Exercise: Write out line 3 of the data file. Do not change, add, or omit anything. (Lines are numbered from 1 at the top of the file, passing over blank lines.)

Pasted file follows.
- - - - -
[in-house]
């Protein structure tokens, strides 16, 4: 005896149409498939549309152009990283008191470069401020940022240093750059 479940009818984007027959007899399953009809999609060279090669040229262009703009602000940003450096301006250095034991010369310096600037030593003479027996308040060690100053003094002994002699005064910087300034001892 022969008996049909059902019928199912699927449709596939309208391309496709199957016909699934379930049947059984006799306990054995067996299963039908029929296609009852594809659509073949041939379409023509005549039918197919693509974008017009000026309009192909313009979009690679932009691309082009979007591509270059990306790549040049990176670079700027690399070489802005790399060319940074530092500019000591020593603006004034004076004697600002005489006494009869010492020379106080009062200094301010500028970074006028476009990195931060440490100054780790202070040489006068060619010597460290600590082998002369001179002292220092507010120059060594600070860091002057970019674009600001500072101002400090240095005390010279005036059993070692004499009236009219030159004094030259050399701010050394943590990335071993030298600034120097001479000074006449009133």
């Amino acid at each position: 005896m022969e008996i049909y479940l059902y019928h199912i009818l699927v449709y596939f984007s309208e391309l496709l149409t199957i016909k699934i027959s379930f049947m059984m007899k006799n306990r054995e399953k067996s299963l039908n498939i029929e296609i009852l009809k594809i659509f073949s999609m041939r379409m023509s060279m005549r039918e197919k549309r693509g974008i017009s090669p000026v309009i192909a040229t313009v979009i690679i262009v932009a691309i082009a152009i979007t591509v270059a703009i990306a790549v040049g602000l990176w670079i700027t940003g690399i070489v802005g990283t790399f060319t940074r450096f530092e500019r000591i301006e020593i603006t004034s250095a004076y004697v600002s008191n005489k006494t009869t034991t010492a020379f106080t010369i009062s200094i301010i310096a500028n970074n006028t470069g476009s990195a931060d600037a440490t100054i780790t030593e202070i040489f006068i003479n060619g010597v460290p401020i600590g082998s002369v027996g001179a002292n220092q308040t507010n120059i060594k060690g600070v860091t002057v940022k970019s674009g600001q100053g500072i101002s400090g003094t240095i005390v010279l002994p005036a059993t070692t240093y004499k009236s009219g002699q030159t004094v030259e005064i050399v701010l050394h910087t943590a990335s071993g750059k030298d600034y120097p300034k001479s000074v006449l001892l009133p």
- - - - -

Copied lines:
């Amino acid at each position: 005896m022969e008996i049909y479940l059902y019928h199912i009818l699927v449709y596939f984007s309208e391309l496709l149409t199957i016909k699934i027959s379930f049947m059984m007899k006799n306990r054995e399953k067996s299963l039908n498939i029929e296609i009852l009809k594809i659509f073949s999609m041939r379409m023509s060279m005549r039918e197919k549309r693509g974008i017009s090669p000026v309009i192909a040229t313009v979009i690679i262009v932009a691309i082009a152009i979007t591509v270059a703009i990306a790549v040049g602000l990176w670079i700027t940003g690399i070489v802005g990283t790399f060319t940074r450096f530092e500019r000591i301006e020593i603006t004034s250095a004076y004697v600002s008191n005489k006494t009869t034991t010492a020379f106080t010369i009062s200094i301010i310096a500028n970074n006028t470069g476009s990195a931060d600037a440490t100054i780790t030593e202070i040489f006068i003479n060619g010597v460290p401020i600590g082998s002369v027996g001179a002292n220092q308040t507010n120059i060594k060690g600070v860091t002057v940022k970019s674009g600001q100053g500072i101002s400090g003094t240095i005390v010279l002994p005036a059993t070692t240093y004499k009236s009219g002699q030159t004094v030259e005064i050399v701010l050394h910087t943590a990335s071993g750059k030298d600034y120097p300034k001479s000074v006449l001892l009133p």